3.7.  A cryptographic module hosted by a smart card uses a pre-shared
      transport key to communicate with the provisioning server  Pre-Shared Transport Key

   A cryptographic module is loaded onto a smart card after the card is
   issued to a user.  The symmetric key for the cryptographic module
   will then be provisioned using a secure channel mechanism present in
   many smart card platforms.  This allows a direct secure channel to be
   established between the smart card chip and the provisioning server.
   For example, the card commands (i.e., Application Protocol Data
   Units, or APDUs) are encrypted with a pre-shared transport key and
   sent directly to the smart card chip, allowing secure post-issuance
   in-the-field provisioning.  This secure flow can pass Transport Layer
   Security (TLS) and other transport security boundaries.

   Note that two pre-conditions for this use case are for the protocol
   to be tunneled and the provisioning server to know the correct pre-
   established transport key.

3.8.  A cryptographic module hosted by a mobile device downloads a
      symmetric key through SMS  SMS-Based Key Transport

   A mobile device supports Short Message Service (SMS) but is not able
   to support a data service allowing for HTTP or HTTPS transports.  In
   addition, the an application may use a cryptographic module can ensure that SMS will provide to enforce an
   acceptable level of protection for download of the symmetric key. key via
   SMS.  In such a case, the cryptographic module hosted by the mobile
   device may initiate a symmetric key request from a desktop computer
   and ask the server to send the key to the mobile device through SMS.
   User authentication is carried out via the online communication
   established between the desktop computer and the provisioning server.

3.9.  A cryptographic module acquires a symmetric key over a transport
      protocol that does not ensure data confidentiality  Non-Protected Transport Layer

   Some devices are not able to support a secure transport channel such
   as SSL or TLS to provide data confidentiality.  A cryptographic
   module hosted by such a device requests a symmetric key from the
   provisioning server.  It is up to DSKPP to ensure data
   confidentiality over non-secure networks.

3.10.  A cryptographic module acquires a symmetric key over a transport
       protocol that does not provide authentication  Non-Authenticated Transport Layer

   Some devices are not able to use a transport protocol that provides
   server authentication such as SSL or TLS.  A cryptographic module
   hosted by such a device wants to be sure that it sends a request for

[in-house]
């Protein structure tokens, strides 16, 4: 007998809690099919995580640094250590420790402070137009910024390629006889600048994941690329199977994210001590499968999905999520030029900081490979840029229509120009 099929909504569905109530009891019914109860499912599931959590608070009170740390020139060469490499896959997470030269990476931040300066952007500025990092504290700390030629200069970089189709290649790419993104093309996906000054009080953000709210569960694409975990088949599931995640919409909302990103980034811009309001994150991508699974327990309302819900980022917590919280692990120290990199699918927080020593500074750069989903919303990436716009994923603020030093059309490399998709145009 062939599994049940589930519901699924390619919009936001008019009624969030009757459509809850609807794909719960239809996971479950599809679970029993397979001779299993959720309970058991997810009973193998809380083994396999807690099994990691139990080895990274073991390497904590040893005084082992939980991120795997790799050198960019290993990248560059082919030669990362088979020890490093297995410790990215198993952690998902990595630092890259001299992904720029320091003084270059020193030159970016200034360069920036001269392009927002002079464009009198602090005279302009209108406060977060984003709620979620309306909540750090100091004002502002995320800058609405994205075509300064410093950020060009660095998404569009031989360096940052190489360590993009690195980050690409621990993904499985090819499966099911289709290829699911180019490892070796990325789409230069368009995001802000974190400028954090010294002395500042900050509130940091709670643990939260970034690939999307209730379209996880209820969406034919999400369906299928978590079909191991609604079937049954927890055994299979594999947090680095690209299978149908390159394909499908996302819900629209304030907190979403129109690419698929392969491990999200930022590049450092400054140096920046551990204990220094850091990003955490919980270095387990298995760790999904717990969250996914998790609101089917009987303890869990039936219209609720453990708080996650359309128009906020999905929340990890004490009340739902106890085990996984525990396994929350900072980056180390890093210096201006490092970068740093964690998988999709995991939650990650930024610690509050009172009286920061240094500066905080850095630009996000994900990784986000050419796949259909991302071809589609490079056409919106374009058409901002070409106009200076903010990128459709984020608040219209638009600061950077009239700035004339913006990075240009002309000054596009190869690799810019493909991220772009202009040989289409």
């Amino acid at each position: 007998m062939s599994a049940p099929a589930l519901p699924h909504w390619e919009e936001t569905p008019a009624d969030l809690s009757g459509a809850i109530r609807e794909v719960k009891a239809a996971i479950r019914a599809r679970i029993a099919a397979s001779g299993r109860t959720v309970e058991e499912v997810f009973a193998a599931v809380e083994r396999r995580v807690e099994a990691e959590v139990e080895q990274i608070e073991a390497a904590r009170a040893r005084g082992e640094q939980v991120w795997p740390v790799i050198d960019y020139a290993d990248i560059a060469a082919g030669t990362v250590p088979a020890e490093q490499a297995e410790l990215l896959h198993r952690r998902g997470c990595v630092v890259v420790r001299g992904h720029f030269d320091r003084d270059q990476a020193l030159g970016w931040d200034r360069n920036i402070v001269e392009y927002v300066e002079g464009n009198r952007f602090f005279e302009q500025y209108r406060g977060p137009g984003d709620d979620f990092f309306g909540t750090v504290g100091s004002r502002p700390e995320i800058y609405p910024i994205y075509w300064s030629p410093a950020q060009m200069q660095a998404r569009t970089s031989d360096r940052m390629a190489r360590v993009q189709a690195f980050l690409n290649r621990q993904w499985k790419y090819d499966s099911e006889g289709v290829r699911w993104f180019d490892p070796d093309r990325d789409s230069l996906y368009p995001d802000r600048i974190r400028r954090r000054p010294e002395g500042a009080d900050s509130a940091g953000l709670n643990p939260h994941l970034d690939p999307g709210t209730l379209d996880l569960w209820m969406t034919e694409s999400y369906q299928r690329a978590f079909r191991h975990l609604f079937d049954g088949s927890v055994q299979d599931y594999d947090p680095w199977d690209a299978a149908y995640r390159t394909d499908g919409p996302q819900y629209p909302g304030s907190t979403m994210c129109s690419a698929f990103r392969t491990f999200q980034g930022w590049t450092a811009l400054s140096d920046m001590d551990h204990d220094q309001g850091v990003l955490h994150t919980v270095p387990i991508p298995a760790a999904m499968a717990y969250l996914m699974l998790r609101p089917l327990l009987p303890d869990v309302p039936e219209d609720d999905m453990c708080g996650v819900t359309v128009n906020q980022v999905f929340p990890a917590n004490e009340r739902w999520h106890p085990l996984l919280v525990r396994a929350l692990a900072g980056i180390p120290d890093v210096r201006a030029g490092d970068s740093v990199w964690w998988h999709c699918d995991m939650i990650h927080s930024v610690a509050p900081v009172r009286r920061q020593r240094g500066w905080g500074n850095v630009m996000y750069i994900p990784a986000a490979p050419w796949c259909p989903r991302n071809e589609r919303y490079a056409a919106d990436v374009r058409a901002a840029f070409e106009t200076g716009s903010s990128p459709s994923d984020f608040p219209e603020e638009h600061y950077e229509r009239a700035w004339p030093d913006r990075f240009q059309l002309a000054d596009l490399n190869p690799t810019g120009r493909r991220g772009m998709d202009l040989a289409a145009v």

a symmetric key to a legitimate provisioning server.  It is up to
   DSKPP to provide proper client and server authentication.

4.  DSKPP Overview

4.1.  Entities

   In principle, the protocol involves a DSKPP client and a DSKPP
   server.  The DSKPP client manages communication between the
   cryptographic module and the provisioning server.  The DSKPP server
   herein represents the provisioning server.

   A high-level object model that describes the client-side entities and
   how they relate to each other is shown in Figure 1.  Conceptually,
   each entity represents the following:

   -----------          -------------
   | User                    The person or client to whom devices are
                           issued
   UserID                  A unique identifier for the user or client    |          | Device                  A physical piece of hardware that hosts
                           symmetric cryptographic modules    |
   |---------|*  owns  *|-----------|
   | UserID  |--------->| DeviceID                A unique identifier for the device
   Cryptographic Module    A low-level component of an application,
                           which enables  |
   | ...     |          | ...       |
   -----------          -------------
                            | 1
                            |
                            | contains
                            |
                            | *
                            V
                      -----------------------
                      |Cryptographic Module |
                      |---------------------|
                      |CryptoModuleID
                      |Encryption Algorithms|
                      |MAC Algorithms       |
                      |...                  |
                      -----------------------
                            | 1
                            |
                            | contains
                            |
                            | *
                            V
                      -----------------------
                      |Key Container        |
                      |---------------------|
                      |KeyID                |
                      |Key Type             |
                      |...                  |
                      -----------------------

                          Figure 1: Object Model

   Conceptually, each entity represents the following:

   User:                   The person or client to whom devices are
                           issued

   UserID:                 A unique identifier for the user or client

   Device:                 A physical piece of hardware or software
                           framework that hosts symmetric key
                           cryptographic modules
   DeviceID:               A unique identifier for the device

   Cryptographic Module:   A component of an application, which enables